Jack Layton
Although I didn't always agree with the compromises he made with the Conservatives, there is no doubt that he was a passionate, tireless fighter leading a party that desperately needed to have its voice heard throughout the country to provide a strong counter-balance to the damaging rightward shift Canada has taken in recent years. He lent his energetic presence to the issues that matter to me: poverty, homelessness, the environment, maintaining universal health care, womens' issues and speaking out against war and torture. This is certainly a loss for the left.

The world is a bit more quiet today without Mr Layton in it.

Monday, July 25, 2011

Layton Steps Down Temporarily

A very gaunt and weak-sounding Jack Layton, leader of the NDP, has announced that he has a "new" cancer and is temporarily stepping aside appointing Nycole Turmel as interim leader.

Best wishes to Mr Layton. A sad, sad day...

If you've ever known anyone dealing with cancer, you can't help but see the familiar weakness that's obviously ravaging his body but he spoke with optimism about beating it and returning to politics in the future.

As for the politics of appointing Turmel over someone like Thomas Mulcair, I suppose that will be fodder for the political water cooler set for some time to come...


Jack Layton's Facebook page.

Monday, May 02, 2011

Election - Post-Game Thoughts

So, there we have it: the Cons have a majority government. The NDP is the official opposition. Iggy led the Liberal party to a historic low in the house. The BQ is all but decimated and, at this point, Elizabeth May of the Greens might have won a seat for her party - finally. (Update - she won.)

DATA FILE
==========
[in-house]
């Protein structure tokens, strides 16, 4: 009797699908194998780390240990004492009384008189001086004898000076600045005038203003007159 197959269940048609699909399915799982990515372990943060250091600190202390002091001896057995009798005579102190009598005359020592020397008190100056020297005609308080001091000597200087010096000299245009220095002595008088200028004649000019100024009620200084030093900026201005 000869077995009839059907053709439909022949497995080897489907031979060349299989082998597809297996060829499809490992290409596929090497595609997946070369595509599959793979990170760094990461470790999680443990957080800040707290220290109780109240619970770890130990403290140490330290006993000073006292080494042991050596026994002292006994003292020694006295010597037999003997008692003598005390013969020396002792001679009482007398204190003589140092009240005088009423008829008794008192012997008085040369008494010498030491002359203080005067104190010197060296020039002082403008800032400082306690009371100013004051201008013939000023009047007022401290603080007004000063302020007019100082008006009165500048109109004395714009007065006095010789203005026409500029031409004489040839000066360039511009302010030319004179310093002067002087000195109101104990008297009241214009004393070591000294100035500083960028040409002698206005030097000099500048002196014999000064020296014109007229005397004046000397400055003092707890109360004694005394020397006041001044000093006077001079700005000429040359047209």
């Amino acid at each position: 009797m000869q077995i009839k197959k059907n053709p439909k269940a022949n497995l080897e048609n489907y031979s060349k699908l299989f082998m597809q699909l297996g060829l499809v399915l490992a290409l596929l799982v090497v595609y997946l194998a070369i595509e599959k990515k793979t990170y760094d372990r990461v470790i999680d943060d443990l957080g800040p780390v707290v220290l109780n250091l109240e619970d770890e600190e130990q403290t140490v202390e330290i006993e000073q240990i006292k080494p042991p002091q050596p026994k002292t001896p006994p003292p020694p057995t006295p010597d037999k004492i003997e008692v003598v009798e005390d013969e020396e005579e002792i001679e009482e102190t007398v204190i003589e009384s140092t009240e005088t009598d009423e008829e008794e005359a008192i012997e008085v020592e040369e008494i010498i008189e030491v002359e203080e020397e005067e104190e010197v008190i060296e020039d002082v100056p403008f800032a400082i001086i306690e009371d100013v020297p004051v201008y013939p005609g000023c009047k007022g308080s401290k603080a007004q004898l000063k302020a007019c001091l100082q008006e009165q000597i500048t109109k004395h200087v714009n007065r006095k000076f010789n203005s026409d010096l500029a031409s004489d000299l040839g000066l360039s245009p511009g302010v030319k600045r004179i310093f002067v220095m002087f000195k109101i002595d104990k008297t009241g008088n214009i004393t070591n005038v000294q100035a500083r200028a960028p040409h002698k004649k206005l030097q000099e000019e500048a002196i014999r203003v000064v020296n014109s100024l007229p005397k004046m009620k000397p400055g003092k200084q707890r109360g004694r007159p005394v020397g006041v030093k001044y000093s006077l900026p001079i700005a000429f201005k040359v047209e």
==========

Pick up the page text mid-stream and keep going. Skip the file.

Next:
Polls showed last week that the Big Orange Surge towards the NDP was a force but no one predicted this tsunami.

Ignatieff, who may have lost his seat at the time of this writing, (update: he lost it) was never an inspiring figure and I've wasted several pixels on my opinion of him on this blog through the years since he was anointed by the Libs. I never saw him as a potential prime minister and now, most of the country has told him that at the voting booth. As for the Liberal party, when you stand for mushy-middle centrism, you get what you deserve: a yawn and a wave goodbye.

Layton? Not my favourite person either - especially when he propped up the Cons in the past - but he deserves congratulations for leading his party to this monumental win. The NDP has more seats in parliament than they probably imagined they could have pulled off and the stark contrast between real left and right parties will make for very interesting times.